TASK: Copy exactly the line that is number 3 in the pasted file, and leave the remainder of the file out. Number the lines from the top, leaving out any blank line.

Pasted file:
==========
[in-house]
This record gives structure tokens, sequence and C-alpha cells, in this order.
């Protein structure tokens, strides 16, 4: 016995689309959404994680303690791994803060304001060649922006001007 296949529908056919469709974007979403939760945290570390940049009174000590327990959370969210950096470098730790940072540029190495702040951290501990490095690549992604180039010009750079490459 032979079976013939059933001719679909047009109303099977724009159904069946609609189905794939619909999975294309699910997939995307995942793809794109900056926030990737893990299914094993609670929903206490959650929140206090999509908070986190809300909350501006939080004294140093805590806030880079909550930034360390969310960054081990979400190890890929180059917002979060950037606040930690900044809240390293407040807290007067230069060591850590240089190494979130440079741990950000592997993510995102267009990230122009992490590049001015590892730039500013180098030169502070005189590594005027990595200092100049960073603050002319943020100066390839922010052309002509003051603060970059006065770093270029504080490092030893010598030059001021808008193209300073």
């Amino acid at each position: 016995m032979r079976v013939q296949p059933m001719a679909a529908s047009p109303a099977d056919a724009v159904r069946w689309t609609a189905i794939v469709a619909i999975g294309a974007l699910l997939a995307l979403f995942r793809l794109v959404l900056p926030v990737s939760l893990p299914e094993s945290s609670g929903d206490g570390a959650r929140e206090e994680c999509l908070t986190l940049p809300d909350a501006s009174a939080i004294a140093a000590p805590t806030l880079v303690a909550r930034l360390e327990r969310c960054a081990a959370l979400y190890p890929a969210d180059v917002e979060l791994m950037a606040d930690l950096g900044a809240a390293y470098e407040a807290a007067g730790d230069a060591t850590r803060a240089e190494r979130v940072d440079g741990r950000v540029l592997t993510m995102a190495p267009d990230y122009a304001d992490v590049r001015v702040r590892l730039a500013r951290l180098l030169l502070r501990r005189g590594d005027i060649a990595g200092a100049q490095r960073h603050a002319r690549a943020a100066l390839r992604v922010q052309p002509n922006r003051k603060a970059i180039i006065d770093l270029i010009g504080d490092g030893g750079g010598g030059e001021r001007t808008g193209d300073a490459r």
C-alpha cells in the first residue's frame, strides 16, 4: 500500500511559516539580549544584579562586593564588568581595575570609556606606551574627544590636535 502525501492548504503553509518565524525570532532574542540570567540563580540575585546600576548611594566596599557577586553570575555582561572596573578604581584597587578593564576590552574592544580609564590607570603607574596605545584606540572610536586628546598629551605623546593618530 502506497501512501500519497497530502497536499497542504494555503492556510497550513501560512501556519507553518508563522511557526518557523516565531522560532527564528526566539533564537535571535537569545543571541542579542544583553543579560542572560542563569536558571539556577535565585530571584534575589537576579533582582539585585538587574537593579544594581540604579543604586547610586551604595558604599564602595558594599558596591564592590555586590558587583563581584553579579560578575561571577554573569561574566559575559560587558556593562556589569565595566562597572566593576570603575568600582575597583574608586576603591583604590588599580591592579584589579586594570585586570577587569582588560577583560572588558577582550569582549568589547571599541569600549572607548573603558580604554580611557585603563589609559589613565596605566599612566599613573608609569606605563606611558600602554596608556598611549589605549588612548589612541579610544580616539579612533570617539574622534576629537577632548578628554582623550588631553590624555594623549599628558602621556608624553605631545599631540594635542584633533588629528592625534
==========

């Protein structure tokens, strides 16, 4: 016995689309959404994680303690791994803060304001060649922006001007 296949529908056919469709974007979403939760945290570390940049009174000590327990959370969210950096470098730790940072540029190495702040951290501990490095690549992604180039010009750079490459 032979079976013939059933001719679909047009109303099977724009159904069946609609189905794939619909999975294309699910997939995307995942793809794109900056926030990737893990299914094993609670929903206490959650929140206090999509908070986190809300909350501006939080004294140093805590806030880079909550930034360390969310960054081990979400190890890929180059917002979060950037606040930690900044809240390293407040807290007067230069060591850590240089190494979130440079741990950000592997993510995102267009990230122009992490590049001015590892730039500013180098030169502070005189590594005027990595200092100049960073603050002319943020100066390839922010052309002509003051603060970059006065770093270029504080490092030893010598030059001021808008193209300073």